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I got a new laptop with Windows 7. I resized the windows partition and installed Ubuntu 10.10 to the free space using manual partition, with several partitions for /boot, /, /home, swap, and another to be formated as ntfs to share files with the Windows 7 boot.

All worked perfectly in the ubuntu side, but the disk management of Windows 7 sees all partitions as Primary and don't let me format the one i set aside for ntfs. I always thought that there could only be 4 primary partitions, so seeing 9 primary partions was unexpected. With all my previous computers this worked fine and i could use both systems to access the common data partition.

There is a screenshot of Windows 7 Disk Management: alt text

What should i do to fix this so i can format this common data to ntfs from Windows, failing that how to format a partition as ntfs from linux ( i expect that to be more risky that from windows)


Edit: This is the output of fdisk -l

Disco /dev/sda: 320.1 GB, 320072933376 bytes
255 cabezas, 63 sectores/pista, 38913 cilindros
Unidades = cilindros de 16065 * 512 = 8225280 bytes
Tamaño de sector (lógico / físico): 512 bytes / 512 bytes
Tamaño E/S (mínimo/óptimo): 512 bytes / 512 bytes
Identificador de disco: 0x949ef5d2

Dispositivo Inicio    Comienzo      Fin      Bloques  Id  Sistema
/dev/sda1               1           5       40131   de  Utilidad Dell
/dev/sda2   *           6        1918    15360000    7  HPFS/NTFS
/dev/sda3            1918        8258    50931829+   7  HPFS/NTFS
/dev/sda4            8259       38914   246238209    5  Extendida
/dev/sda5            8259        8271       97280   83  Linux
/dev/sda6           36969       38914    15624192   82  Linux swap / Solaris
/dev/sda7            8271       14350    48827392   83  Linux
/dev/sda8           14350       16781    19529728   83  Linux
/dev/sda9           33321       36969    29296640   83  Linux
/dev/sda10          16781       33320   132852736   83  Linux

Las entradas de la tabla de particiones no están en el orden del disco

The partition 10 that I wanted in ntfs appeared as of linux type, even when in the installer i didn't select that. I tried changing that to ntfs with the Disk Utility and it stalled changing it. Installed GParted but every time i run it crash with

glibmm-ERROR **: 
unhandled exception (type std::exception) in signal handler:
what: basic_string::_S_create

Finally changed the type with fdisk to 0x07. The output of fdisk changed only in this line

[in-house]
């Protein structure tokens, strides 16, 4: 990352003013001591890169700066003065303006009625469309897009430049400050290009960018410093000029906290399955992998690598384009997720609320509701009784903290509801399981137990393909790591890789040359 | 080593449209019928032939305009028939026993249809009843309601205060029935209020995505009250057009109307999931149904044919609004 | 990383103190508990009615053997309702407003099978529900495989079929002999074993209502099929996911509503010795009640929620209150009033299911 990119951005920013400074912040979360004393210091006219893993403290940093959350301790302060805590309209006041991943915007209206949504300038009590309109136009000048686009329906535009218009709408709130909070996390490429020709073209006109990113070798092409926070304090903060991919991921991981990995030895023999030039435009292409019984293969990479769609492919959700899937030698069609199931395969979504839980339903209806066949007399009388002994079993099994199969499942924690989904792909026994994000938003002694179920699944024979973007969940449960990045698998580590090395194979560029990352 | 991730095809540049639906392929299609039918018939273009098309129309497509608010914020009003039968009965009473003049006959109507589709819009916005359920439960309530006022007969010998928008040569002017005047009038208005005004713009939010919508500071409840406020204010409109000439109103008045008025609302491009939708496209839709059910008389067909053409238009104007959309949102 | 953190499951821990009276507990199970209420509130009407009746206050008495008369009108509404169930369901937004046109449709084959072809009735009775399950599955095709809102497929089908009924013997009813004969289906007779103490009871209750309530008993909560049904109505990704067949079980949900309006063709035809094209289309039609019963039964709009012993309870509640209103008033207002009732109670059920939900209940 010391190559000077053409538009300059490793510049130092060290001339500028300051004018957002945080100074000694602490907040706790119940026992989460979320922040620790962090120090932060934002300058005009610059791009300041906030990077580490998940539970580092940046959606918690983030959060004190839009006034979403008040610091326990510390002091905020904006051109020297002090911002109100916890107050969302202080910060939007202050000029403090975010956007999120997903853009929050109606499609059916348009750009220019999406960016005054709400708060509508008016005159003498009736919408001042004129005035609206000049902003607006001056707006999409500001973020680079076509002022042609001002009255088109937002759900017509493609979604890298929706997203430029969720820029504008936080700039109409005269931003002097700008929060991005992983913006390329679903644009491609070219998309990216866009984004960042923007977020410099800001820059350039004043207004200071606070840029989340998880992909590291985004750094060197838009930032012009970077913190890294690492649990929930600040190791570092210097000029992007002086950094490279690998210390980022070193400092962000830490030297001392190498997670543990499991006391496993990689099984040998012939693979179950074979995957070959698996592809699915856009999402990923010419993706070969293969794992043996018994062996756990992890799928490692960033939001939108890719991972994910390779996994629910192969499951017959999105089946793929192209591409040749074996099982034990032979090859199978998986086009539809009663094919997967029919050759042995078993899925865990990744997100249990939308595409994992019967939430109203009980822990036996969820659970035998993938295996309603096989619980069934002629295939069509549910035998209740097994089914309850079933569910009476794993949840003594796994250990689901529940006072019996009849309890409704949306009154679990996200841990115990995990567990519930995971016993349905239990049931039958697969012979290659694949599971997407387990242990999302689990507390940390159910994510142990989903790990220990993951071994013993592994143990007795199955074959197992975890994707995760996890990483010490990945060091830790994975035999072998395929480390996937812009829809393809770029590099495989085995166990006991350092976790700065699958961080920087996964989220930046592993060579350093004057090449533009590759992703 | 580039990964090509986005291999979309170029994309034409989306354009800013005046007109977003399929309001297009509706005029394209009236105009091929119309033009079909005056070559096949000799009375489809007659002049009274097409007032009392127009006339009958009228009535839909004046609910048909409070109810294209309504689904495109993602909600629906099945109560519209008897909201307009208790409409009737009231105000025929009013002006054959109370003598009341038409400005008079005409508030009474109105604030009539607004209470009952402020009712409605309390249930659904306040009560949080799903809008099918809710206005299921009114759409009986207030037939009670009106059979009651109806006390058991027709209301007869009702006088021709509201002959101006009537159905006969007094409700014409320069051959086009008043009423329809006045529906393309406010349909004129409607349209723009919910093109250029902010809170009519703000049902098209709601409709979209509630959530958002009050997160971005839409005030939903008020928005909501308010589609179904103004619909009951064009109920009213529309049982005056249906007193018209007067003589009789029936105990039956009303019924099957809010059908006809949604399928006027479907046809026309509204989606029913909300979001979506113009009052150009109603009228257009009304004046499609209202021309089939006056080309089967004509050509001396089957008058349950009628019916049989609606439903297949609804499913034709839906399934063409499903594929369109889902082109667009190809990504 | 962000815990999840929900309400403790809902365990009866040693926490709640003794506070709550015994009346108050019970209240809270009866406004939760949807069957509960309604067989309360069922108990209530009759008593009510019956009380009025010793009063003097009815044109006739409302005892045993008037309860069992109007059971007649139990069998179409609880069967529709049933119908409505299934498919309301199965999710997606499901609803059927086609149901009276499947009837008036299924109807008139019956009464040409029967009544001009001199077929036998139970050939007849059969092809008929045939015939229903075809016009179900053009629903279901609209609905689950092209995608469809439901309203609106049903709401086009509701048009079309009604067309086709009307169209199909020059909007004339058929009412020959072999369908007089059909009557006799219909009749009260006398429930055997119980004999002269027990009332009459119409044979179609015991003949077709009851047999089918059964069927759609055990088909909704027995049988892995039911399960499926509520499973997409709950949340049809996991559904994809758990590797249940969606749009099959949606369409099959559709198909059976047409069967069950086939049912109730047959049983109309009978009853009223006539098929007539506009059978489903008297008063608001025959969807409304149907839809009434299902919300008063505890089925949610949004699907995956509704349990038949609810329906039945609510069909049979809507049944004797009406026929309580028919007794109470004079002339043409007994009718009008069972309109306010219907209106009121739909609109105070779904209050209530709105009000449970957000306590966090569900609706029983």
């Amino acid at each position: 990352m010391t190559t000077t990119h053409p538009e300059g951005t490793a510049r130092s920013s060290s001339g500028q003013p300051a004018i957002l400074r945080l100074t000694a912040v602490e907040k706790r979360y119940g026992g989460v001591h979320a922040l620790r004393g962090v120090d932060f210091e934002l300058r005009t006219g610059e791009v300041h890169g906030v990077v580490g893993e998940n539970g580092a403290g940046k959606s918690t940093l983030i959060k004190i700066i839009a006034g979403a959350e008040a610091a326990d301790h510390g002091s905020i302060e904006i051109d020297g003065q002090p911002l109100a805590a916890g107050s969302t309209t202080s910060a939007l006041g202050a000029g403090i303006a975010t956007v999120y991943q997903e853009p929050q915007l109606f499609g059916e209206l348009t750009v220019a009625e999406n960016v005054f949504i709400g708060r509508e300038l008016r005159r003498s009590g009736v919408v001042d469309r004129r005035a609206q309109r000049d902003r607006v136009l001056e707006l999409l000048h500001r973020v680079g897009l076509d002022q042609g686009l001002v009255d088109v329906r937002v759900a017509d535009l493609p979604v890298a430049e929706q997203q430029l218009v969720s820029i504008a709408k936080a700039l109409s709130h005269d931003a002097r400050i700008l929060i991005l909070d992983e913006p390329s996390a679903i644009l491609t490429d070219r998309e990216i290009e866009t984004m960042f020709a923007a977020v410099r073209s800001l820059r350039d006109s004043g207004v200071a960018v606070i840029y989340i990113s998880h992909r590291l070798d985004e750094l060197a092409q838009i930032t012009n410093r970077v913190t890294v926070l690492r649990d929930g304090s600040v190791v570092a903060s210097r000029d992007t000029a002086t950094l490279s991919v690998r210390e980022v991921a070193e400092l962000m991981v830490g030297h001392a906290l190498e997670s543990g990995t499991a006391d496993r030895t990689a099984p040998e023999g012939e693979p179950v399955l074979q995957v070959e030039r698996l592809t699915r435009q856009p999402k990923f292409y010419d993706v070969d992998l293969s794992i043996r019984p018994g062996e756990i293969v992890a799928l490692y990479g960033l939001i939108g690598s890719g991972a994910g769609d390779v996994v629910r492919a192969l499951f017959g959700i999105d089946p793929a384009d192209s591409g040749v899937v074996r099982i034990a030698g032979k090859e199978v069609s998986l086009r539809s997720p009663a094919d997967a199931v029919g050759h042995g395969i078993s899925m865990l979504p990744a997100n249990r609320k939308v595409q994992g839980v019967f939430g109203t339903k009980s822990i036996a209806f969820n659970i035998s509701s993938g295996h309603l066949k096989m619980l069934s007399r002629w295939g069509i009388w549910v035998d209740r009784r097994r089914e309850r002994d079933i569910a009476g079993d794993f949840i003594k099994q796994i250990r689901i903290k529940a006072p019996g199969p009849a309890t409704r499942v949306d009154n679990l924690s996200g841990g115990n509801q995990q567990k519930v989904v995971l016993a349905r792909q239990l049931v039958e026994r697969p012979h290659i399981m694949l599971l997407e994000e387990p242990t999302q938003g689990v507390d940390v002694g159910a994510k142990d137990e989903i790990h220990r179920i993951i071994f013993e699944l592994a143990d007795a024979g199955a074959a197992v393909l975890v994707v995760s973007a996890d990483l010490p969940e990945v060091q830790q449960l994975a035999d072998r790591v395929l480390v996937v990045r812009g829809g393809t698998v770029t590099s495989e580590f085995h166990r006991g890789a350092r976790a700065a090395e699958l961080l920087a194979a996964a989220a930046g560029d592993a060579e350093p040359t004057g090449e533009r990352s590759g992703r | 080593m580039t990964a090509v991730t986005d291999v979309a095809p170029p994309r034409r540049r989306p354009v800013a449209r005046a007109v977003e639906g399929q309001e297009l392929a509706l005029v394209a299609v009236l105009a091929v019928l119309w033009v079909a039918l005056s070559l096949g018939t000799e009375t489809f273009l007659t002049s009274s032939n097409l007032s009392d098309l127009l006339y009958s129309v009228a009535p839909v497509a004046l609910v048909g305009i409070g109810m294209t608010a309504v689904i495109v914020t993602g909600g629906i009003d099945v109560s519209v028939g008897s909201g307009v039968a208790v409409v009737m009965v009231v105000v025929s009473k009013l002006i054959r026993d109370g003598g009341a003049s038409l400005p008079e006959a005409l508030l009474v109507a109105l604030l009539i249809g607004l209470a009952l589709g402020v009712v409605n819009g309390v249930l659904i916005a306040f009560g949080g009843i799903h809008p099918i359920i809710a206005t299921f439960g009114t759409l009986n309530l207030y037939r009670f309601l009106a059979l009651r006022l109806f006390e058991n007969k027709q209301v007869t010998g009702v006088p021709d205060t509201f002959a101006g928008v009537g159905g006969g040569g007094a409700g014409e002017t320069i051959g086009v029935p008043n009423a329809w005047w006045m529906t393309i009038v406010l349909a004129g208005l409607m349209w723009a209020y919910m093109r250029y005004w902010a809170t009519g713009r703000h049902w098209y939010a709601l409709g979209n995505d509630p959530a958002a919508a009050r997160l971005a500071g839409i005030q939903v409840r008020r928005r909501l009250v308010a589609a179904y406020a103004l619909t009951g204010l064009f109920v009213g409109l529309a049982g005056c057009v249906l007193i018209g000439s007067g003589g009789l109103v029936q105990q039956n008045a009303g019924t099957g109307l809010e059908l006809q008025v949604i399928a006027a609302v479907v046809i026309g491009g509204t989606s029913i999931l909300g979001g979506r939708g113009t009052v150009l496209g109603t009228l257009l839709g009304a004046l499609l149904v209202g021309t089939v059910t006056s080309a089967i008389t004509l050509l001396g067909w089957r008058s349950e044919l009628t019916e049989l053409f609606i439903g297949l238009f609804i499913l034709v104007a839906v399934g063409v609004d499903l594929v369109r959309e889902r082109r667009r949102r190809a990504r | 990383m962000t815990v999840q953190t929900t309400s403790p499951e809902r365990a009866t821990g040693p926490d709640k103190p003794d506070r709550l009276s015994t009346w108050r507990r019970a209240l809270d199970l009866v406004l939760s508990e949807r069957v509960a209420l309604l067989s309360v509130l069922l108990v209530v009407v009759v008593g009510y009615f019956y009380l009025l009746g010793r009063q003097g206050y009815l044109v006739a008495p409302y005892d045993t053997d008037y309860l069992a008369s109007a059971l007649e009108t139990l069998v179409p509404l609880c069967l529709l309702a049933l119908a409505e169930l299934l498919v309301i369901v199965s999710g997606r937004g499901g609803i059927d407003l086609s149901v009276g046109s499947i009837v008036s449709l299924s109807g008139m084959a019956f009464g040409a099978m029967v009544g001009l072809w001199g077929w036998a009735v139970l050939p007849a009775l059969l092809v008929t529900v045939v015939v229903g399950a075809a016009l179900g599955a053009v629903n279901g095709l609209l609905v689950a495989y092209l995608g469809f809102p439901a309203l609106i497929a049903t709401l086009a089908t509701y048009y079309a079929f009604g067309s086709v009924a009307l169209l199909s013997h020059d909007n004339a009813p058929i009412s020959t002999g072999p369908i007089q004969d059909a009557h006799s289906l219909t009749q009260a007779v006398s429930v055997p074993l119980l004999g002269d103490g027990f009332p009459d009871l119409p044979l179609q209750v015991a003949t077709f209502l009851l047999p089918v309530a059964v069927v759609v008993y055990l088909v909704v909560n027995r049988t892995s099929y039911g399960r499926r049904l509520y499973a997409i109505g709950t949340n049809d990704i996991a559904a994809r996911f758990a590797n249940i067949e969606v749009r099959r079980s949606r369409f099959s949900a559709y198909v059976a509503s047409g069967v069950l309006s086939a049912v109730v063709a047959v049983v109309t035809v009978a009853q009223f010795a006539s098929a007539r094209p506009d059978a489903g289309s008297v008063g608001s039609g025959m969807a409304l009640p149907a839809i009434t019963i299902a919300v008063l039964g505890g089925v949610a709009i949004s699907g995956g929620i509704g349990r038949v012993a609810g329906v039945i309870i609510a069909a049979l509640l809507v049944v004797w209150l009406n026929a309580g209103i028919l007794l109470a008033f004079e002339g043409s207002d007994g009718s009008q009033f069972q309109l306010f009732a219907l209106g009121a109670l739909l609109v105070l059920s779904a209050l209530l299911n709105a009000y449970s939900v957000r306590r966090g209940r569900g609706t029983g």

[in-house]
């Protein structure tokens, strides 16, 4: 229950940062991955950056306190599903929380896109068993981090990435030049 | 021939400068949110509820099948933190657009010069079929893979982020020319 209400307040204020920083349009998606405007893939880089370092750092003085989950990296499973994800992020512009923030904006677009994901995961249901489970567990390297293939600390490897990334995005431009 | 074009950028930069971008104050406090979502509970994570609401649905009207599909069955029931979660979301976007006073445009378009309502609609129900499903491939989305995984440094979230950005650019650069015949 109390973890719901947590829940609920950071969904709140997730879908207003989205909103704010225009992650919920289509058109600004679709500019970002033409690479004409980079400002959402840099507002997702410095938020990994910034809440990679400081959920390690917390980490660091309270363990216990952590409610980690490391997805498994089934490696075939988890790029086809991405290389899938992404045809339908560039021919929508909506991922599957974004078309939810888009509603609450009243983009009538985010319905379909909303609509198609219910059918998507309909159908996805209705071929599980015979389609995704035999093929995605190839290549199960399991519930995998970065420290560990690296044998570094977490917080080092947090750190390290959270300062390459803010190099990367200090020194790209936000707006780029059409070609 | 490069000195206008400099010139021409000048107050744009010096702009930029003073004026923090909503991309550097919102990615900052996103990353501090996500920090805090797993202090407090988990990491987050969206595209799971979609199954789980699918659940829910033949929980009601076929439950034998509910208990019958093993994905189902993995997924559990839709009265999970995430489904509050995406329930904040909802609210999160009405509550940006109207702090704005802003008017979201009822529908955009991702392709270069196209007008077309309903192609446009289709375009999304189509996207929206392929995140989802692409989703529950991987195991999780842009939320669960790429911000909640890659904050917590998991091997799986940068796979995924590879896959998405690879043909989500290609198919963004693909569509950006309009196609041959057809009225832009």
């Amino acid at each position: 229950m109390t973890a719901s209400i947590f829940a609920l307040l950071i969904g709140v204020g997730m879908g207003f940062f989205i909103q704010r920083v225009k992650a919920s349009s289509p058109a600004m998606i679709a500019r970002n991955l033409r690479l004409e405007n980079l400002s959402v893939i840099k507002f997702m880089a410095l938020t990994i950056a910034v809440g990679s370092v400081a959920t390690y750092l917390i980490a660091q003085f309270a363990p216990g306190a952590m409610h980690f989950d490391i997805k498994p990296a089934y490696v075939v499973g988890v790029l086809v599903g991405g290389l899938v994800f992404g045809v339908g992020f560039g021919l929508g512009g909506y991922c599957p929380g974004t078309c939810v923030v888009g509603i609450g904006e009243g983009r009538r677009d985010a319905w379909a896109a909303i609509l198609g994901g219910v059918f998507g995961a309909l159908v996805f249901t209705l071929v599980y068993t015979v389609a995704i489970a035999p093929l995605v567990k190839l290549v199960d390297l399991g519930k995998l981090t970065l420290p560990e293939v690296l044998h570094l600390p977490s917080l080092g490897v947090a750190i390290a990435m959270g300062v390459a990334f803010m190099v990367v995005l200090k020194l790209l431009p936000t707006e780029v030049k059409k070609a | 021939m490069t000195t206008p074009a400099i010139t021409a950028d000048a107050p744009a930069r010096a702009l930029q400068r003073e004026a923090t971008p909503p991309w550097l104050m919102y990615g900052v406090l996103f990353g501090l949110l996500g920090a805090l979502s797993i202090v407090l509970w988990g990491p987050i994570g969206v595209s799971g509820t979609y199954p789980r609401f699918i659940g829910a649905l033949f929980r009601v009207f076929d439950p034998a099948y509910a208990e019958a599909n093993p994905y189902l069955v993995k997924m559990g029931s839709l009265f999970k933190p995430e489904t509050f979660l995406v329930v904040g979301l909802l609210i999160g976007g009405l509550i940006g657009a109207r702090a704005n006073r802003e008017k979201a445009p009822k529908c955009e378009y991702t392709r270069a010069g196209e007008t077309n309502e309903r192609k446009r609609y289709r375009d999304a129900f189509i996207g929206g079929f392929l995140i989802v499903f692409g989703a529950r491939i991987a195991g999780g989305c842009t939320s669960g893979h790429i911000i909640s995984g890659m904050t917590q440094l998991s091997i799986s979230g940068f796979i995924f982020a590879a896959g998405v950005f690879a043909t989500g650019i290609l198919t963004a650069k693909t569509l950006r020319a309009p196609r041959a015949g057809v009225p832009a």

/dev/sda10          16781       33320   132852736    7  HPFS/NTFS

Now Windows 7 shows this partition and only this partition as being inside an extended partition. Is there a way to validated my partition table as correct before it bombs.

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3  
This is properly not the best place to find out why Win7 claims that all partitions is primary... it is not possible when using a DOS partition table (defacto standard on consumer computers that doesn't run BSD) –  Source Lab Oct 30 '10 at 11:44
    
Can we get the output of sudo fdisk -l, please? –  Bobby Oct 30 '10 at 13:05
    
Esta es la salida de fdisk -l pastebin.com/nqSNXiqA –  Hugo Hernan Buitrago Rios Oct 30 '10 at 17:17

3 Answers 3

up vote 2 down vote accepted

You can format the NTFS partition in Linux, if this will work on the windows side i don't know. But this command should be able to format the disk correctly:

sudo mkntfs -L "LABEL" /dev/NTFS-DISK

Where NTFS-DISK should be replaced by the right partiotion and LABEL replaced by a filsystem label of your choosing, you have to have the ntfsprogs package installed. Afaik you should then be able to (if you are a superuser/administrator) assign the partition a drive letter in Windows after formatting it.

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After formating the partition i accessed it and GParted ran and showed me all the partitions. Still, if someone known how to verify that the partition table is correct, i would appreciate it. –  Hugo Hernan Buitrago Rios Oct 30 '10 at 20:24
    
If Gparted doesn't complain about a corrupt partition table then everything should be good, of course it doesn't necessarily mean that windows will work (although it should!) –  Source Lab Oct 31 '10 at 9:14

To work around this Windows bug I always use the graphical partition editor gparted Install gparted (not installed per default, but available on the live CD).

As always when editing partitions: Don't forget to make backups first!

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I've always worked around this problem: Install Windows first, or install it on a separate hard drive. Simply install Ubuntu afterwards, or ensure the disk containing your Ubuntu install has the highest boot precedence in your BIOS, and rerun GRUB update-grub.

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